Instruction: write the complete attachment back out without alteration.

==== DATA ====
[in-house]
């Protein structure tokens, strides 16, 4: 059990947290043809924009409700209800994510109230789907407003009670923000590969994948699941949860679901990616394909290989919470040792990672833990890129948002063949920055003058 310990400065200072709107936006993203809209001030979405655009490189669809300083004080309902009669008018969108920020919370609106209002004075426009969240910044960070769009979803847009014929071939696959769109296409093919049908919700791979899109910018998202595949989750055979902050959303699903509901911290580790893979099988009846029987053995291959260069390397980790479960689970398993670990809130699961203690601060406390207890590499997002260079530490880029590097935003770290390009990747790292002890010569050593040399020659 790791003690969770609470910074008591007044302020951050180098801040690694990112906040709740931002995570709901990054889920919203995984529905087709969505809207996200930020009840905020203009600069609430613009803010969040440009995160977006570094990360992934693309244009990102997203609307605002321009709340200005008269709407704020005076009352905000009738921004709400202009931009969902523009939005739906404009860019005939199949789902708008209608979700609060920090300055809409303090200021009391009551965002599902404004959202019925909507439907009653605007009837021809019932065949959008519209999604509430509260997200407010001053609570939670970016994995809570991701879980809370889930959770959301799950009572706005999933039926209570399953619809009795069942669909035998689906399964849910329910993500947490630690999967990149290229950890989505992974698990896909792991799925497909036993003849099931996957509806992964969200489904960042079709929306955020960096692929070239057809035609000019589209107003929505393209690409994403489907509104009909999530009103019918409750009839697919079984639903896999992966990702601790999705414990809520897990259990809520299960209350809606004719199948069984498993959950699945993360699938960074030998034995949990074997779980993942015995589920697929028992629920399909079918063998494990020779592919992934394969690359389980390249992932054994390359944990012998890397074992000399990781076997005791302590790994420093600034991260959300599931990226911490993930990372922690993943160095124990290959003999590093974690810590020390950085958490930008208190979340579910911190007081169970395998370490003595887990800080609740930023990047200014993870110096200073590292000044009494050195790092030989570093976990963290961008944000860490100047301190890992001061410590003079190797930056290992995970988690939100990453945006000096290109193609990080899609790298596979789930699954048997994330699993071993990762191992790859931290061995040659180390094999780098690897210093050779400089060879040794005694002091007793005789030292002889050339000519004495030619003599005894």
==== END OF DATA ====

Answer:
[in-house]
């Protein structure tokens, strides 16, 4: 059990947290043809924009409700209800994510109230789907407003009670923000590969994948699941949860679901990616394909290989919470040792990672833990890129948002063949920055003058 310990400065200072709107936006993203809209001030979405655009490189669809300083004080309902009669008018969108920020919370609106209002004075426009969240910044960070769009979803847009014929071939696959769109296409093919049908919700791979899109910018998202595949989750055979902050959303699903509901911290580790893979099988009846029987053995291959260069390397980790479960689970398993670990809130699961203690601060406390207890590499997002260079530490880029590097935003770290390009990747790292002890010569050593040399020659 790791003690969770609470910074008591007044302020951050180098801040690694990112906040709740931002995570709901990054889920919203995984529905087709969505809207996200930020009840905020203009600069609430613009803010969040440009995160977006570094990360992934693309244009990102997203609307605002321009709340200005008269709407704020005076009352905000009738921004709400202009931009969902523009939005739906404009860019005939199949789902708008209608979700609060920090300055809409303090200021009391009551965002599902404004959202019925909507439907009653605007009837021809019932065949959008519209999604509430509260997200407010001053609570939670970016994995809570991701879980809370889930959770959301799950009572706005999933039926209570399953619809009795069942669909035998689906399964849910329910993500947490630690999967990149290229950890989505992974698990896909792991799925497909036993003849099931996957509806992964969200489904960042079709929306955020960096692929070239057809035609000019589209107003929505393209690409994403489907509104009909999530009103019918409750009839697919079984639903896999992966990702601790999705414990809520897990259990809520299960209350809606004719199948069984498993959950699945993360699938960074030998034995949990074997779980993942015995589920697929028992629920399909079918063998494990020779592919992934394969690359389980390249992932054994390359944990012998890397074992000399990781076997005791302590790994420093600034991260959300599931990226911490993930990372922690993943160095124990290959003999590093974690810590020390950085958490930008208190979340579910911190007081169970395998370490003595887990800080609740930023990047200014993870110096200073590292000044009494050195790092030989570093976990963290961008944000860490100047301190890992001061410590003079190797930056290992995970988690939100990453945006000096290109193609990080899609790298596979789930699954048997994330699993071993990762191992790859931290061995040659180390094999780098690897210093050779400089060879040794005694002091007793005789030292002889050339000519004495030619003599005894």